LARGO — The man who shot and killed Tarpon Springs police Officer Charles Kondek in 2014 will spend the rest of his life in prison.
That was the sentence 12 jurors chose for Marco Antonio Parilla, Jr. on Friday after two weeks of testimony and four hours of deliberations — but it was not the sentence that Kondek’s family and the courtroom heard.
Instead, the verdict that Parilla should be put to death was read aloud.
That evoked cheers as the fallen officer’s family and friends hugged each other.
But moments later, prosecutors and defense attorneys huddled in front of Pinellas-Pasco Circuit Judge Joseph Bulone’s bench.
The jury had filled out the verdict form incorrectly, leading to the confusion.
Bulone then sent them back into the jury room to fill out a new verdict form. When they returned, the vote was what they had intended all along: 10 chose the death penalty; two voted for a life sentence.
The judge asked each juror if "the intent of the original first verdict form was to indicate 10 for death and two for life."
Under Florida law, juries in capital cases must unanimously recommend a death sentence. Every juror confirmed their vote, thus sparing Parilla from Florida’s death row.
In the courtroom, cheers quickly turned into tears.
"I know that the family was hoping for a different result," Bulone said. "But he’s going to die in prison and he’s only 27 now. He’s going to have a whole lot of days potentially for him to think about what he’s done."
Teresa Kondek, the officer’s wife, said the verdict mishap "devastated" her family.
The only justice she can imagine for her husband, she said, is the death penalty.
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Kondek, 45, a father of six, was killed while answering a noise complaint on Dec. 21, 2014. Parilla fired seven times at the officer.
One bullet struck Kondek above his bullet-resistant vest. Parilla then drove away, but was quickly captured.
Finally, more than three years after the officer died, after falsely learning that his killer would be put to death, Kondek’s family addressed Parilla.
Teresa Kondek approached the lectern first, reading from a letter she wrote to the man who killed her husband.
"I wanted the death penalty for you," she said. "But either way, your time in hell is coming. Until then, you are just a burden for taxpayers."
She recalled seeing the police lights flashing in front of her home the morning of Dec. 21, 2014. She called her husband, who worked the midnight shift, but he didn’t answer. Then she learned the news.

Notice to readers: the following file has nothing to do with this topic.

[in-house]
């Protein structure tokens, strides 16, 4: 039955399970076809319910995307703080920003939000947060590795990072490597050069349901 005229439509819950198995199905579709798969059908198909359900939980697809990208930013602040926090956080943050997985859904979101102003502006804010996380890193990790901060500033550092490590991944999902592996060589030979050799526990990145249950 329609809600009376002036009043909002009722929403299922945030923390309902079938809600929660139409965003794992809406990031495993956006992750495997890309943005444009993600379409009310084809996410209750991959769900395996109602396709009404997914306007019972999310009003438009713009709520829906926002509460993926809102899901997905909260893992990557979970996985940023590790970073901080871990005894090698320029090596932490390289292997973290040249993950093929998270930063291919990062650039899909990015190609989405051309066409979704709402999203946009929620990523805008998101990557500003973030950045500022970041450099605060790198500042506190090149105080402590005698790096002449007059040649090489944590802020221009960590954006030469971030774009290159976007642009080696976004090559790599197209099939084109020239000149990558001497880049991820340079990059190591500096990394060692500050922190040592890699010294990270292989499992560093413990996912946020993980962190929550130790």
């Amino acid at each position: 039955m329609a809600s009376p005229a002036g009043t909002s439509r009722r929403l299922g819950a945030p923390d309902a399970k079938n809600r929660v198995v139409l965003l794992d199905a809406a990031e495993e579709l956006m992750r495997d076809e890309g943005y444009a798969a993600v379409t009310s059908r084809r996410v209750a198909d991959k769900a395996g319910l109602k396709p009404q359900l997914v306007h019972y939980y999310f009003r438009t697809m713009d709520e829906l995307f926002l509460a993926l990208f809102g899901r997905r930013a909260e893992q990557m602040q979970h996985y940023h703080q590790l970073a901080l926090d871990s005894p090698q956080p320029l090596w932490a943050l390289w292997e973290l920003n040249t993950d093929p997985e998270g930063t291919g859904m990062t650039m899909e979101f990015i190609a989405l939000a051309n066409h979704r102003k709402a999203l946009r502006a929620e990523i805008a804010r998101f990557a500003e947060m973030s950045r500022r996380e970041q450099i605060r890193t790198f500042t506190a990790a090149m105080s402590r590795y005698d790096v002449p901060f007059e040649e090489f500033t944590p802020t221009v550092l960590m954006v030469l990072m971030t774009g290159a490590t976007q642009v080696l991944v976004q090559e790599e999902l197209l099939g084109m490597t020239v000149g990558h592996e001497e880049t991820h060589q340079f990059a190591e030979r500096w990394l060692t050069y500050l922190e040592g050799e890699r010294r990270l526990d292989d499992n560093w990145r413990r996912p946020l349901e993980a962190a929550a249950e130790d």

"You’re the reason we’re all here today," the wife said. "You have no idea what you took from me. .?.?. You killed a man who wrote letters to me, made me laugh, and planned date nights."
She listed the memories her husband has missed with their five children: high school graduations, awards ceremonies for their kids, his oldest daughter’s wedding.
"He didn’t walk Holly down the aisle," Teresa said. "I sat next to an empty chair with a uniform on it."
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In capital cases, juries must weigh aggravating factors presented by the state and mitigating factors presented by the defense before deciding on life or death.
Prosecutors presented three aggravating factors: Kondek was an officer performing his official duties, Parilla was on felony probation, and he was trying to avoid arrest.
Expert witnesses for the defense testified about the neglect and physical abuse Parilla suffered as a child, at one point living in a homeless shelter.
The defense also presented medical testimony that Parilla suffered a brain injury at the age of 8 and was at high risk of chronic traumatic encephalopathy, also known as CTE. That degenerative brain diseased has been diagnosed in football players and causes aggression, depression, impulsivity and memory loss.
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During closing arguments, Chief Assistant State Attorney Bruce Bartlett told the jury that death was the only appropriate sentence.
"It’s a tough job and we asked you, if you could do it, you said you would," Bartlett said. "He made his choice about officer Kondek. He was the judge and juror. You’re going to have the opportunity in a few short minutes to go back and make your decision."
Defense attorney Bjorn Brunvand said the death penalty should only be reserved for "the worst of the worst."
Then he told the jury: "I respectfully suggest to you, despite the horror, despite the anger, despite the sadness, this is not one of those murders."
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The Dec. 21, 2014, shooting incident began when Parilla drove to his old apartment at the Glen’s Eureka apartments at 199 Grand Blvd. in Tarpon Springs.
Parilla, a felon who had been released from prison nine months earlier, was there to find a former roommate, Jareem Roach. Someone snitched on Parilla about his drug use, and a warrant was issued for his arrest for violating his probation. He suspected it was Roach.
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Music blared from the car stereo. Just after 2 a.m., dispatchers received a noise complaint at the apartments. Kondek volunteered to go alone. His fellow officers were tied up with a bar fight.
Parilla was walking back to his car when he saw Kondek. Parilla raised a .40-caliber Glock that was stolen from an unlocked car in Jacksonville and fatally wounded the officer.
Parilla drove off, running over Kondek as he lay in the street. He was soon captured after crashing into a power pole near the Sponge Docks.
Kondek was rushed to Florida Hospital North Pinellas. He was pronounced dead at 3:02 a.m.
Teresa Kondek said her husband, who also served with the New York City Police Department, would have retired from law enforcement this month. He would have been 48.
Contact Laura C. Morel at email@example.com. Follow @lauracmorel.
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